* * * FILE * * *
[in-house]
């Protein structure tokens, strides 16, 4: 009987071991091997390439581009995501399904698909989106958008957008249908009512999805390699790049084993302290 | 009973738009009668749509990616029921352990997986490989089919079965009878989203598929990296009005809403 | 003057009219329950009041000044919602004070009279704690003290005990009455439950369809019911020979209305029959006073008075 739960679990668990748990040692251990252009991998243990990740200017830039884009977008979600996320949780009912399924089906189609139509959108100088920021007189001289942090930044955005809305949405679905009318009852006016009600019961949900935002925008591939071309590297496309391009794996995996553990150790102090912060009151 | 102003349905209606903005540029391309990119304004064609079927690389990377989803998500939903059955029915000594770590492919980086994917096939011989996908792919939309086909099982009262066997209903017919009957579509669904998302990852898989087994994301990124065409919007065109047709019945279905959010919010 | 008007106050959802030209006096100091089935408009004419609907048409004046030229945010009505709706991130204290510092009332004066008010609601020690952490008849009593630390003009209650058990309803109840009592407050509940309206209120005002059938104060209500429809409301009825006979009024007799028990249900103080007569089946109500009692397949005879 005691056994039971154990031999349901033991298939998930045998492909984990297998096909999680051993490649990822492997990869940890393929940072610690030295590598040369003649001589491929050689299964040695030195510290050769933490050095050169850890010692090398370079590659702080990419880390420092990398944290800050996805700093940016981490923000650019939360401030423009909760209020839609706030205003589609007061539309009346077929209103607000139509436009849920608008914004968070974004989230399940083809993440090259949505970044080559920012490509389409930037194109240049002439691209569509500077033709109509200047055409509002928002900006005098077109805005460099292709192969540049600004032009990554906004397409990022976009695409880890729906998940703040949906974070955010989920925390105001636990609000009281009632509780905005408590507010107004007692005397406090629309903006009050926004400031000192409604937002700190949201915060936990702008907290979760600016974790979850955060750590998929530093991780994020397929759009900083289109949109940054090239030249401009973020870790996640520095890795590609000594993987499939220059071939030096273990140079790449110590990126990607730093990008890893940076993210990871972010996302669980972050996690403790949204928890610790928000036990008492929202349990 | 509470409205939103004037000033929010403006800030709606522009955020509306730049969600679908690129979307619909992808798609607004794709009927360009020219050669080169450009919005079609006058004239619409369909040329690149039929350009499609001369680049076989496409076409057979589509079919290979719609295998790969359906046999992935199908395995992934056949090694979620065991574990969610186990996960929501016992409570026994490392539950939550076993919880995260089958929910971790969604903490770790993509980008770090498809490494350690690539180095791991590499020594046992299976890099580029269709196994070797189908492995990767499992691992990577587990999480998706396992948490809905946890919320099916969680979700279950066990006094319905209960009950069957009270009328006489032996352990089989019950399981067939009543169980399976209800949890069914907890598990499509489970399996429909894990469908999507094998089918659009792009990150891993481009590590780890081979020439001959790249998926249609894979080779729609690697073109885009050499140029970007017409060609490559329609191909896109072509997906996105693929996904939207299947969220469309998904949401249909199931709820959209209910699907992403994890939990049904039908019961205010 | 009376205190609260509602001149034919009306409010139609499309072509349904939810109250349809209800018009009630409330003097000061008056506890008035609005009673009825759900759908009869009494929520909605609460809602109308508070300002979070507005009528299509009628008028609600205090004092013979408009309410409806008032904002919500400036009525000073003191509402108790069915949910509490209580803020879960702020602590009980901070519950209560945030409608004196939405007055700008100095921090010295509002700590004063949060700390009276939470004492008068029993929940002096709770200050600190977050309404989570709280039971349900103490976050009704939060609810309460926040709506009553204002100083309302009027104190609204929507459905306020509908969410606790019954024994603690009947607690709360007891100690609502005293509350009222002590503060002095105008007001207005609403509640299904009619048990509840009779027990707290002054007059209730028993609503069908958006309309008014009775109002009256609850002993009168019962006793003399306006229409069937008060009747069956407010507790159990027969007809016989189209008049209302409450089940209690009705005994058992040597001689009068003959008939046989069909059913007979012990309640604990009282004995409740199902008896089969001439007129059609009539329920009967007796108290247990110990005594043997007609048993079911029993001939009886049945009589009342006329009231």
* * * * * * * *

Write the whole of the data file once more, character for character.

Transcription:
[in-house]
């Protein structure tokens, strides 16, 4: 009987071991091997390439581009995501399904698909989106958008957008249908009512999805390699790049084993302290 | 009973738009009668749509990616029921352990997986490989089919079965009878989203598929990296009005809403 | 003057009219329950009041000044919602004070009279704690003290005990009455439950369809019911020979209305029959006073008075 739960679990668990748990040692251990252009991998243990990740200017830039884009977008979600996320949780009912399924089906189609139509959108100088920021007189001289942090930044955005809305949405679905009318009852006016009600019961949900935002925008591939071309590297496309391009794996995996553990150790102090912060009151 | 102003349905209606903005540029391309990119304004064609079927690389990377989803998500939903059955029915000594770590492919980086994917096939011989996908792919939309086909099982009262066997209903017919009957579509669904998302990852898989087994994301990124065409919007065109047709019945279905959010919010 | 008007106050959802030209006096100091089935408009004419609907048409004046030229945010009505709706991130204290510092009332004066008010609601020690952490008849009593630390003009209650058990309803109840009592407050509940309206209120005002059938104060209500429809409301009825006979009024007799028990249900103080007569089946109500009692397949005879 005691056994039971154990031999349901033991298939998930045998492909984990297998096909999680051993490649990822492997990869940890393929940072610690030295590598040369003649001589491929050689299964040695030195510290050769933490050095050169850890010692090398370079590659702080990419880390420092990398944290800050996805700093940016981490923000650019939360401030423009909760209020839609706030205003589609007061539309009346077929209103607000139509436009849920608008914004968070974004989230399940083809993440090259949505970044080559920012490509389409930037194109240049002439691209569509500077033709109509200047055409509002928002900006005098077109805005460099292709192969540049600004032009990554906004397409990022976009695409880890729906998940703040949906974070955010989920925390105001636990609000009281009632509780905005408590507010107004007692005397406090629309903006009050926004400031000192409604937002700190949201915060936990702008907290979760600016974790979850955060750590998929530093991780994020397929759009900083289109949109940054090239030249401009973020870790996640520095890795590609000594993987499939220059071939030096273990140079790449110590990126990607730093990008890893940076993210990871972010996302669980972050996690403790949204928890610790928000036990008492929202349990 | 509470409205939103004037000033929010403006800030709606522009955020509306730049969600679908690129979307619909992808798609607004794709009927360009020219050669080169450009919005079609006058004239619409369909040329690149039929350009499609001369680049076989496409076409057979589509079919290979719609295998790969359906046999992935199908395995992934056949090694979620065991574990969610186990996960929501016992409570026994490392539950939550076993919880995260089958929910971790969604903490770790993509980008770090498809490494350690690539180095791991590499020594046992299976890099580029269709196994070797189908492995990767499992691992990577587990999480998706396992948490809905946890919320099916969680979700279950066990006094319905209960009950069957009270009328006489032996352990089989019950399981067939009543169980399976209800949890069914907890598990499509489970399996429909894990469908999507094998089918659009792009990150891993481009590590780890081979020439001959790249998926249609894979080779729609690697073109885009050499140029970007017409060609490559329609191909896109072509997906996105693929996904939207299947969220469309998904949401249909199931709820959209209910699907992403994890939990049904039908019961205010 | 009376205190609260509602001149034919009306409010139609499309072509349904939810109250349809209800018009009630409330003097000061008056506890008035609005009673009825759900759908009869009494929520909605609460809602109308508070300002979070507005009528299509009628008028609600205090004092013979408009309410409806008032904002919500400036009525000073003191509402108790069915949910509490209580803020879960702020602590009980901070519950209560945030409608004196939405007055700008100095921090010295509002700590004063949060700390009276939470004492008068029993929940002096709770200050600190977050309404989570709280039971349900103490976050009704939060609810309460926040709506009553204002100083309302009027104190609204929507459905306020509908969410606790019954024994603690009947607690709360007891100690609502005293509350009222002590503060002095105008007001207005609403509640299904009619048990509840009779027990707290002054007059209730028993609503069908958006309309008014009775109002009256609850002993009168019962006793003399306006229409069937008060009747069956407010507790159990027969007809016989189209008049209302409450089940209690009705005994058992040597001689009068003959008939046989069909059913007979012990309640604990009282004995409740199902008896089969001439007129059609009539329920009967007796108290247990110990005594043997007609048993079911029993001939009886049945009589009342006329009231």